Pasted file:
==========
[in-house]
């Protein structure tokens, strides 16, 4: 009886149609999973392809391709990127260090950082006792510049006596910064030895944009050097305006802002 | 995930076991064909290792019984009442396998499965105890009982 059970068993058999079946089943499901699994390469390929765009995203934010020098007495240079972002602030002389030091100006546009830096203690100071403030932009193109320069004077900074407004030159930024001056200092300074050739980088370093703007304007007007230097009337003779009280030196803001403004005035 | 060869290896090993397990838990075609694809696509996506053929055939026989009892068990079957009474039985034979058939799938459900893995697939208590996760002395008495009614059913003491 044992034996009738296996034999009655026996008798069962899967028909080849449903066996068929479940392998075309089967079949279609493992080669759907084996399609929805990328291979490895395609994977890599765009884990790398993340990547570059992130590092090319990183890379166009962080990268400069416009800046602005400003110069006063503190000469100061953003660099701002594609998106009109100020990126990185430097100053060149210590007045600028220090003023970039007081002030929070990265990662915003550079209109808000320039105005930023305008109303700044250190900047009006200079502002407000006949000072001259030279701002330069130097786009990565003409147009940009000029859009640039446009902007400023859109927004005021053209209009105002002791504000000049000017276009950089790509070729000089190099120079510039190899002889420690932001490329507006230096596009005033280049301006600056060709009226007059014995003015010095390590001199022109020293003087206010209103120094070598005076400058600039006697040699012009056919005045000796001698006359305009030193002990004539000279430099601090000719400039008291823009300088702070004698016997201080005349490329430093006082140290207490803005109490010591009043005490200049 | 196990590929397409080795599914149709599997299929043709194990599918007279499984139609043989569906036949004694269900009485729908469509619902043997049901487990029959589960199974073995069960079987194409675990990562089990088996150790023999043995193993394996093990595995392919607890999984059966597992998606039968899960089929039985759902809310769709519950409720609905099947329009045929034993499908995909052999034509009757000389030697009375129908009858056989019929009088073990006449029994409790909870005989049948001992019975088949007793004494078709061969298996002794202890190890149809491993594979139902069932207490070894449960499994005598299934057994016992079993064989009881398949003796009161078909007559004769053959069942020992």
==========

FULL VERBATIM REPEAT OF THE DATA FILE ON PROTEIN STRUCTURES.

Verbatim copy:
[in-house]
């Protein structure tokens, strides 16, 4: 009886149609999973392809391709990127260090950082006792510049006596910064030895944009050097305006802002 | 995930076991064909290792019984009442396998499965105890009982 059970068993058999079946089943499901699994390469390929765009995203934010020098007495240079972002602030002389030091100006546009830096203690100071403030932009193109320069004077900074407004030159930024001056200092300074050739980088370093703007304007007007230097009337003779009280030196803001403004005035 | 060869290896090993397990838990075609694809696509996506053929055939026989009892068990079957009474039985034979058939799938459900893995697939208590996760002395008495009614059913003491 044992034996009738296996034999009655026996008798069962899967028909080849449903066996068929479940392998075309089967079949279609493992080669759907084996399609929805990328291979490895395609994977890599765009884990790398993340990547570059992130590092090319990183890379166009962080990268400069416009800046602005400003110069006063503190000469100061953003660099701002594609998106009109100020990126990185430097100053060149210590007045600028220090003023970039007081002030929070990265990662915003550079209109808000320039105005930023305008109303700044250190900047009006200079502002407000006949000072001259030279701002330069130097786009990565003409147009940009000029859009640039446009902007400023859109927004005021053209209009105002002791504000000049000017276009950089790509070729000089190099120079510039190899002889420690932001490329507006230096596009005033280049301006600056060709009226007059014995003015010095390590001199022109020293003087206010209103120094070598005076400058600039006697040699012009056919005045000796001698006359305009030193002990004539000279430099601090000719400039008291823009300088702070004698016997201080005349490329430093006082140290207490803005109490010591009043005490200049 | 196990590929397409080795599914149709599997299929043709194990599918007279499984139609043989569906036949004694269900009485729908469509619902043997049901487990029959589960199974073995069960079987194409675990990562089990088996150790023999043995193993394996093990595995392919607890999984059966597992998606039968899960089929039985759902809310769709519950409720609905099947329009045929034993499908995909052999034509009757000389030697009375129908009858056989019929009088073990006449029994409790909870005989049948001992019975088949007793004494078709061969298996002794202890190890149809491993594979139902069932207490070894449960499994005598299934057994016992079993064989009881398949003796009161078909007559004769053959069942020992």